- From the session on ‘Count: Government responsiveness – what, how and why’ came the unpacking of government responsiveness as a spectrum, ranging from repressive reactions at one extreme, to ignoring the request for policy change, through more positive reactions which take demands into account but do not respond fully, to full responsiveness at the other extreme. From here too came the suggestion that politics should not be treated as part of context, but is one of the big forces that is making a difference to whether citizens’ voices count – part of the set of enormous forces in society which are pushing government one way and the other.
On Day 2 we had a tiny taste of Tanzania. One-day site visits are so full of obvious limitations that I’d wondered whether it was worth including them in the programme. Three things made the one-day site visits worthwhile:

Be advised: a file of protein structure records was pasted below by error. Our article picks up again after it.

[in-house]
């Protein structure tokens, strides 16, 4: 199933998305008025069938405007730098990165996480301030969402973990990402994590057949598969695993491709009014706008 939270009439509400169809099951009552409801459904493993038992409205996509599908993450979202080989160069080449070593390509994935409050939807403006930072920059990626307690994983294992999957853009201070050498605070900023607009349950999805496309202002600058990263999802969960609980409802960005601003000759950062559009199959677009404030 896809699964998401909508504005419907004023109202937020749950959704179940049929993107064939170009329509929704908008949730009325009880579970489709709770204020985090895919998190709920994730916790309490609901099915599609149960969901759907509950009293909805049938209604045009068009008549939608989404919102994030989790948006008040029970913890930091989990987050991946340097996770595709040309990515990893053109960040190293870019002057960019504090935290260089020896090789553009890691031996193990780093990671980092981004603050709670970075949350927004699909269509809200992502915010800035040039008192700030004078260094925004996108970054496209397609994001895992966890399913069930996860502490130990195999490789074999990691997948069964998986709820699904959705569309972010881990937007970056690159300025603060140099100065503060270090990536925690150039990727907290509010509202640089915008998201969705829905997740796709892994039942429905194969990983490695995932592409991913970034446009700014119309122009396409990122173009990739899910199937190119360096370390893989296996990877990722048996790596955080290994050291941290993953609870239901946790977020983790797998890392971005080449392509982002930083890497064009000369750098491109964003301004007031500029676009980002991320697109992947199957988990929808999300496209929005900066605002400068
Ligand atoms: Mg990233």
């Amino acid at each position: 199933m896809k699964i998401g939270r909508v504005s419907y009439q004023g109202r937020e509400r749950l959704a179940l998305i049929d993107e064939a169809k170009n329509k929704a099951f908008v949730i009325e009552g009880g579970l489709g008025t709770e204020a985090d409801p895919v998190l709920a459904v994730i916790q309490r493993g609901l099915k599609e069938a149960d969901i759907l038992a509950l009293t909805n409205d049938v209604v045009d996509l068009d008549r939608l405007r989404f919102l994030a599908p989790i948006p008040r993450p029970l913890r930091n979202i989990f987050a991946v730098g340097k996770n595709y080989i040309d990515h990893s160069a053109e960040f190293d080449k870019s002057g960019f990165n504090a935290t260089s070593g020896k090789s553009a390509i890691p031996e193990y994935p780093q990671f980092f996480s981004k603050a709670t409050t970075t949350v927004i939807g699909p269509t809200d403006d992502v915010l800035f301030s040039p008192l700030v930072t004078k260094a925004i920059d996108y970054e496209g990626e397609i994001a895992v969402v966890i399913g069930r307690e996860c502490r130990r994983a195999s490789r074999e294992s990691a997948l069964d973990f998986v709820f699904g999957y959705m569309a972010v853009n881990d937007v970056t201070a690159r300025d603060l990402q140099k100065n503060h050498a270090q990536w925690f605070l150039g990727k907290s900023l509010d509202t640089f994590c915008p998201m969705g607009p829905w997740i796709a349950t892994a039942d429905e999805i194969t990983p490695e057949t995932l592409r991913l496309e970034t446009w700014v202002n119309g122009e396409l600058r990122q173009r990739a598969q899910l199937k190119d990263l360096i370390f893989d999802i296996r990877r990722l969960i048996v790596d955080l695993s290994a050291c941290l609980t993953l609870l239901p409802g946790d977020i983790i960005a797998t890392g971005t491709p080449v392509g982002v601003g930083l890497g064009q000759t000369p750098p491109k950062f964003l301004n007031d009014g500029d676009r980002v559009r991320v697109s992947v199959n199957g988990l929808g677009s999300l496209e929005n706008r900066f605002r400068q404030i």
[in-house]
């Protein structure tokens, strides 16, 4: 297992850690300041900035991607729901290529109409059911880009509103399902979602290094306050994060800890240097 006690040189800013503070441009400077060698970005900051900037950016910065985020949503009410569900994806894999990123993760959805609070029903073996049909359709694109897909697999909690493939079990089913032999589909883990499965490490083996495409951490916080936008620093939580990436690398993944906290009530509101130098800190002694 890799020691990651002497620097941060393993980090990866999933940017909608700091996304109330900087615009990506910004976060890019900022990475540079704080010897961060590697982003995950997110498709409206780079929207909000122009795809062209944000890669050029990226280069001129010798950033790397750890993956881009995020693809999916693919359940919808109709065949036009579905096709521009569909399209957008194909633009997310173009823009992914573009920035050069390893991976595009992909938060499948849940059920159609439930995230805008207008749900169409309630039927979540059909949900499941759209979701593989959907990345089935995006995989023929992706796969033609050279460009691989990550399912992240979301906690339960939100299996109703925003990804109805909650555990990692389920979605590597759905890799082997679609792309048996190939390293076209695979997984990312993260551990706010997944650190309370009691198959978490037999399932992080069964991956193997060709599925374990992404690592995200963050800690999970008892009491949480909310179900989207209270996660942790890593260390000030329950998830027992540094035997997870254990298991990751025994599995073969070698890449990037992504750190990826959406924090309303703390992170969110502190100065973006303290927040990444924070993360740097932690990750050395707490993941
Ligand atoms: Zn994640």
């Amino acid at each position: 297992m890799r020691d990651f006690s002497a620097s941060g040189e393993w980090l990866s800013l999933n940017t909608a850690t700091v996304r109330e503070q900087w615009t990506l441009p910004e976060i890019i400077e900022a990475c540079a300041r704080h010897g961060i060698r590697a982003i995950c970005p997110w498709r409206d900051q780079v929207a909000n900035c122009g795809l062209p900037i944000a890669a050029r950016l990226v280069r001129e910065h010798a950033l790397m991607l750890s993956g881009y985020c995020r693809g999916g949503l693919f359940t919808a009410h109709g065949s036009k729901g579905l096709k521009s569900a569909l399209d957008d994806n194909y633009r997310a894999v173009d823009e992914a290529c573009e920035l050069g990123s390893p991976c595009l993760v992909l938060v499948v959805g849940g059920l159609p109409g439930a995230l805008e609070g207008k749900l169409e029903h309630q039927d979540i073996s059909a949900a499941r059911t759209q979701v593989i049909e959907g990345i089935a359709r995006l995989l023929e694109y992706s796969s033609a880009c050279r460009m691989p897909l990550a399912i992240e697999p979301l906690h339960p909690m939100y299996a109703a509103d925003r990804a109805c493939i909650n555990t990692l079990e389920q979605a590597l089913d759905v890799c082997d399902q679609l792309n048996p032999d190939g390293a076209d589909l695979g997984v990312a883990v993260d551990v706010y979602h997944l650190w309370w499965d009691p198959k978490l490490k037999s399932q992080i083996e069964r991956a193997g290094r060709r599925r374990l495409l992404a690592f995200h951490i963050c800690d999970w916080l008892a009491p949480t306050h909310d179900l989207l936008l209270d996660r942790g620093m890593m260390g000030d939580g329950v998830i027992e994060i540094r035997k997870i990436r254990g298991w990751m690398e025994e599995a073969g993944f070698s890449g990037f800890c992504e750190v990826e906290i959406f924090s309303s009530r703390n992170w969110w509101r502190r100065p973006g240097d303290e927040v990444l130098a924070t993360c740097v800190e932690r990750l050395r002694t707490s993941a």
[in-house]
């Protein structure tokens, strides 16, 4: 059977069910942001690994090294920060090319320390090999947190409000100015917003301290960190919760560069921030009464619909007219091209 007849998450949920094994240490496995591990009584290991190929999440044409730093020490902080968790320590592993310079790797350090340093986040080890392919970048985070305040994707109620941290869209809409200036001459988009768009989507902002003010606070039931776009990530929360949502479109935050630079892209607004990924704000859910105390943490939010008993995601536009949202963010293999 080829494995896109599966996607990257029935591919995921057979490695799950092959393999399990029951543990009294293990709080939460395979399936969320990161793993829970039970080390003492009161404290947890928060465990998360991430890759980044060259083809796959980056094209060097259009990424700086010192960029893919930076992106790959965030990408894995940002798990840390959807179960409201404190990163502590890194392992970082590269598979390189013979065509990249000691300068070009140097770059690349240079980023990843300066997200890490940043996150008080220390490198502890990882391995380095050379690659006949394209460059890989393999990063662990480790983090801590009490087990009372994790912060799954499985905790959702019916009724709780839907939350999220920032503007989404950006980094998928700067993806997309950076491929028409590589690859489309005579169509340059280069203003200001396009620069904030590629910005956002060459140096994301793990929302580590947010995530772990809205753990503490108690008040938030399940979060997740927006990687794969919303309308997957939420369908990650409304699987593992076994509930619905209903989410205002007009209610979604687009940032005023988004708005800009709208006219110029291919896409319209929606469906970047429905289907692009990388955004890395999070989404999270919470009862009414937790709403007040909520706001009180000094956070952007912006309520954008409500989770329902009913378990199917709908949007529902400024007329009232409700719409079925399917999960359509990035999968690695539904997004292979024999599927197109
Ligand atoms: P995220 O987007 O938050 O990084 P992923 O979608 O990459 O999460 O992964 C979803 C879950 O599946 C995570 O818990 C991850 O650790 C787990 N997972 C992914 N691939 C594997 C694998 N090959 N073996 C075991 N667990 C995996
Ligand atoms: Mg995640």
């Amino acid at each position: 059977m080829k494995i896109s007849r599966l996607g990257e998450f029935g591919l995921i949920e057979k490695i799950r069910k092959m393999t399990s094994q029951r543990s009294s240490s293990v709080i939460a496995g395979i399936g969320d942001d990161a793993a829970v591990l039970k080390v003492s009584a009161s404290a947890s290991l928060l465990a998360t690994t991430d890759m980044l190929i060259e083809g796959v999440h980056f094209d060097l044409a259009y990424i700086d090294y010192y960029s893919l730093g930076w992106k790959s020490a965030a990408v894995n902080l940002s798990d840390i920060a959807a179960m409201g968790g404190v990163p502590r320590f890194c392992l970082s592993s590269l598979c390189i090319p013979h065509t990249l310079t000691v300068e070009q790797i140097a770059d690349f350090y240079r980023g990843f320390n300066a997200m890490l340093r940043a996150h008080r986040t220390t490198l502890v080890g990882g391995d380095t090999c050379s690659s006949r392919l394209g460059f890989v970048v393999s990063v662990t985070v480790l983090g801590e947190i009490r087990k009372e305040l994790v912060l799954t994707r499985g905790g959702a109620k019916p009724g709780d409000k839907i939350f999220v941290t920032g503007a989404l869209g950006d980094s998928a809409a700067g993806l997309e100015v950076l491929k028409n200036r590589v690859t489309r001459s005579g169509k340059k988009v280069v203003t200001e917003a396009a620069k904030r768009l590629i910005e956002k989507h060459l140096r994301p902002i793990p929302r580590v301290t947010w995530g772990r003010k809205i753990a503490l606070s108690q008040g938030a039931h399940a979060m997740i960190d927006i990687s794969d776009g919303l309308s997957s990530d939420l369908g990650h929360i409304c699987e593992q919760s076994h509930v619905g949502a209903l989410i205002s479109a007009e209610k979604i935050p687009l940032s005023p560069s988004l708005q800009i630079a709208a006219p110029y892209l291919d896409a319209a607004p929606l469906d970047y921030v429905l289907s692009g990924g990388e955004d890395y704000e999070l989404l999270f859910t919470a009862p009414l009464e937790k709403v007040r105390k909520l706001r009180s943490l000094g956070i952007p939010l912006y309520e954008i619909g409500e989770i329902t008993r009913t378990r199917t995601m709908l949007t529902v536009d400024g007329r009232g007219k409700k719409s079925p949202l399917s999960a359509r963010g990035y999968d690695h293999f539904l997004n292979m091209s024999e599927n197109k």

- The reflections afterwards, on how those very limitations had shaped participants’ behaviour and experience of the visits. Participants noticed that they had gone into the usual default mode when visiting poor and marginalized people. They had counted the lacks and the needs – the clinic beds; the numbers of classrooms, teachers and pupils; the deficits in hygiene at the health posts. They then noticed that they had counted those because they could see them, and had been unable to see the things that were the focus of the learning event – unmet citizen demands, governance relationships or lack of them (we only heard about tax collection, no other relationship with government), the existence or quality of feedback loops about service provision, any but the most obvious signs of social diversity between different groups of citizens. This was a site visit especially designed to explore these issues, by a group of individuals with a particular interest in exploring them, and yet these aspects of ordinary Tanzanians’ lives had eluded observation. What can be learnt from this by the tech innovators, the database scalers, the app designers, whose design phase often doesn’t include any fieldwork or reality check at all?